Quite a windy week here from the east coast through the Midwest. Hurricane Sandy has most definitely left her mark on all of us. As of this writing over 90 Americans have perished and millions are still without power. Quite a devastating weather event. On the bright side, the rebuilding process will create many jobs, an increase in demand for materials, parts, new homes, new automobiles and scores of other consumer products will undoubtedly give GDP a boost in coming quarters.

Last week I attended the Precision Machined Products Association annual meeting, this year held in West Palm Beach, Florida. Yes, the storm managed to manifest itself there with plenty of rain and high winds. The outlook for members seems to be positive going forward. Briefly; machine tool consumption is projected to rise 8% above the 2012 level in 2013, roughly 10% more than the historical average. Combined tooling and workholding consumption is expected to rise 13% from the 2012 estimate, significantly above the historical average.

These strong trends are projected to continue for several years.

In talking with the folks, their businesses all seem to be doing quite well despite over regulation, excessive taxes, political issues here at home (the election, the “fiscal cliff”)and the always present geopolitical issues which exist in the world at large. There are no real supply issues in any metalworking commodity, price pressures are down. The real issue and a focus of the association is the dearth of qualified machinists and what to do about it. We have scholarships available for students, additionally, some members are involved in their local school systems to help inform and make our youth aware of the real career possibilities in the metalworking industry. Yes, there are still jobs out there where you will get your hands dirty but it is respectable work and employees are well compensated. I have also been on many a shop floor which are just as clean as or cleaner than many of the offices I have visited. These are truly skilled positions. Steady jobs, very respectable wages with good benefits and a long career are most certainly available. These are the types of jobs our middle class was built on. With the amount of re-shoring going on, the realization by our legislators (not just lip service) that we must make things here to support middle class growth, a strong picture for metalworking and other manufacturing jobs is being created.

Now to the week’s news digests:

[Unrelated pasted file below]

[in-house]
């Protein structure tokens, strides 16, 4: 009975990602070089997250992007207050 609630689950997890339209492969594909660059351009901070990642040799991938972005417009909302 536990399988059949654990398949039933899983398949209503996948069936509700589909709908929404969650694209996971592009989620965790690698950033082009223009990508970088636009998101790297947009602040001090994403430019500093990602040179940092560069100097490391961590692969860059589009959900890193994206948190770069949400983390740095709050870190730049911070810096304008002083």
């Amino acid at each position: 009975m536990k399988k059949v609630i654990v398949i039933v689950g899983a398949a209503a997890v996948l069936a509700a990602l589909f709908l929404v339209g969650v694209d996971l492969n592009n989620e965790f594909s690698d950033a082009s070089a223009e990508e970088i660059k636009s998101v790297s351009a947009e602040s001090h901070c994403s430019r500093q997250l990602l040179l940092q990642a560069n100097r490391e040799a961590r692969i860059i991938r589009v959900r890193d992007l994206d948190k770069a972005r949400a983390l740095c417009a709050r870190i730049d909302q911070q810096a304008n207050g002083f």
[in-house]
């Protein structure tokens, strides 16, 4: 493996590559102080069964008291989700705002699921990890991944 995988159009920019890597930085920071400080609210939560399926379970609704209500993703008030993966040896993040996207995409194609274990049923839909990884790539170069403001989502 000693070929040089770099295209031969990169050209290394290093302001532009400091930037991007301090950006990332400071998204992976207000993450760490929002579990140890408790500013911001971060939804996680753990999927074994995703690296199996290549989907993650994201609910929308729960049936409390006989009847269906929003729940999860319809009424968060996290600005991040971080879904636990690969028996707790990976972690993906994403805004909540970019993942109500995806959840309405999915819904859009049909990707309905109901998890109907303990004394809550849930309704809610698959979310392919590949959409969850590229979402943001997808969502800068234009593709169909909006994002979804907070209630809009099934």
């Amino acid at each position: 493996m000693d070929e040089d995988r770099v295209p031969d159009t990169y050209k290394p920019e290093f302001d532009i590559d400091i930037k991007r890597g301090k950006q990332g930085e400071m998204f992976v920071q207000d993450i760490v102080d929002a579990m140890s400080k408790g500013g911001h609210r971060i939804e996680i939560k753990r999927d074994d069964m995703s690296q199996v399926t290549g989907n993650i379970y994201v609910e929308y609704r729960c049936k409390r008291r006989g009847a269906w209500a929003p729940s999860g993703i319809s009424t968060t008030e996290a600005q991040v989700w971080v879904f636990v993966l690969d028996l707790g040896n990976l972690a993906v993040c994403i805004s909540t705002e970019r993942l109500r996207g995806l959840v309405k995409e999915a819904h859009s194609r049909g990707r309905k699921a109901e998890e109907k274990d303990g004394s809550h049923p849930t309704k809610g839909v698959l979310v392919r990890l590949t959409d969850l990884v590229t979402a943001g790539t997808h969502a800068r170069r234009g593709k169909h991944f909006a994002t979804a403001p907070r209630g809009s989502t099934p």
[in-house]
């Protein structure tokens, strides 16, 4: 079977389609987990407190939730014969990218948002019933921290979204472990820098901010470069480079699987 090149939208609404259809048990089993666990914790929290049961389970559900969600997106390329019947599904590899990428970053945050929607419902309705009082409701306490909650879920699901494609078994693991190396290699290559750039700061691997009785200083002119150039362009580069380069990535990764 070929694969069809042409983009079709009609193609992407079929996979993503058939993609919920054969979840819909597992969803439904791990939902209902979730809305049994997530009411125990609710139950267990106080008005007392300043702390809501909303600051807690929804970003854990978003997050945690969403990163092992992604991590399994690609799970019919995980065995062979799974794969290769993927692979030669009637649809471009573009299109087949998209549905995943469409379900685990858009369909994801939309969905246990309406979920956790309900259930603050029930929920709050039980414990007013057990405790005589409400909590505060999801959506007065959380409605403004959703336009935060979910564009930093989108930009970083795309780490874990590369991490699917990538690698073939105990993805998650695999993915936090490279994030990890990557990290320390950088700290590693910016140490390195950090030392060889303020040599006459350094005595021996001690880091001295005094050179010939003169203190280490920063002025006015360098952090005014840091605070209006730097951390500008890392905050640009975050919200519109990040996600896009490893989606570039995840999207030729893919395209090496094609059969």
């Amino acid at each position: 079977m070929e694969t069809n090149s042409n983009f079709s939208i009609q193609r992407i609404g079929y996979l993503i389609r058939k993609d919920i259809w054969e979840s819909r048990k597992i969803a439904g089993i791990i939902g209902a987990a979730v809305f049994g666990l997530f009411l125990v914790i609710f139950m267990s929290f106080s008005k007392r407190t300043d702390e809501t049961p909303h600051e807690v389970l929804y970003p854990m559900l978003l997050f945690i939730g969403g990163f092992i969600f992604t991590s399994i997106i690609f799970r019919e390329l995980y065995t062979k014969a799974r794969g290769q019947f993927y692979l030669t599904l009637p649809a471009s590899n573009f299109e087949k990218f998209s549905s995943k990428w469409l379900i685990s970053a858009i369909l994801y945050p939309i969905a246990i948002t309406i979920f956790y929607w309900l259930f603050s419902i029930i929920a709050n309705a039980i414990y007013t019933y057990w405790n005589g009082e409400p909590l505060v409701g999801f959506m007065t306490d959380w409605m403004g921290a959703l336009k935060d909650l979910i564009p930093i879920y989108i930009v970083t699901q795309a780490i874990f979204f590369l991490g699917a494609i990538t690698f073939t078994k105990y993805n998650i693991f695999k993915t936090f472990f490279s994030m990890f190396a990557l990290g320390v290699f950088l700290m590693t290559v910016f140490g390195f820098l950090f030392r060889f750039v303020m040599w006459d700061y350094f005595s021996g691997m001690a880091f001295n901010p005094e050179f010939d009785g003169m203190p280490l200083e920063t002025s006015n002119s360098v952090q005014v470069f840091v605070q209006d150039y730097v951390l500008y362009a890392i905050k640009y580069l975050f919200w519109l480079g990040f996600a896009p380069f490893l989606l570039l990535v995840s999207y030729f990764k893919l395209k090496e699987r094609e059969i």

Domestic mills are running at an average capability utilization rate of 76.5% up 3.9% from the same period last year.

Durable goods orders grew 9.9% in September-after dropping 13.1% during August leaving us with total durable goods orders net-down.

GDP magically rose to 2% for the quarter ended September 30 after a dismal 1.3% growth figure in the 2nd quarter. Government spending accounted for much of the increase (it’s an election year) and the figure will be revised several times before the actual number is determined. The first revision comes at the end of November (after the election). This was the 10th of the past 11 quarters when quarterly GDP came in under 3.0% which is the 6 decade long average.

The Chamber of Commerce reported the following September 2012 data on 10/25:

New orders for manufactured durable goods increased 9.9%, up 4 of the last 5 months.

Shipments of the same increased 0.8%

Unfilled orders for the same also increased, by 0.2%

And finally, inventories of manufactured durable goods, up 32 of the last 33 months, increased 0.3%

The Chicago Fed National Activity Index (CFNAI) (www.chicagofed.org ) increased to 0.00 in September from -1.17 in August. All four broad categories of indicators which make up the index increased from August. The index’s 3 month moving average, CFNAI-MA3, increased from -0.53 in August to -0.37 in September-its seventh consecutive reading below zero. What does this mean? When the CFNAI-MA3 value moves below 00.70 following a period of economic expansion, there is an increasing likelihood that a recession has begun. Conversely, when the CFNAI-MA3 value moves above -0.70 following a period of economic contraction, there is an increasing likelihood that a recession has ended.

When the CFNAI-MA3 value moves above +0.70 more than 2 years into an economic expansion, there is an increasing likelihood that a period of sustained increasing inflation has begun.

So, reading the tea leaves, I see no inflation in the near term, I see growth which is slow and sluggish, and although we were headed toward dangerous territory the bounce back up to 0.00 in September is a positive. At least for September. Hold on to your hat.

On November 1 the Institute for Supply Management (ISM) ( www.conference-board.org ) issued its PMI report on business with a reading of 51.7% an increase of +0.2% over August. Readings above 50 indicate economic growth.

So, here we are. The general election is 5 days away, soon all the bloviating, harassing phone calls and political junk mail will come to an end. Next week at this time we will have a much better picture of where things are headed both at home and globally. This election is truly a game changer for America and the citizens of America. Please take the time to VOTE and encourage all those you know to VOTE. It is our right and our responsibility.

God Bless America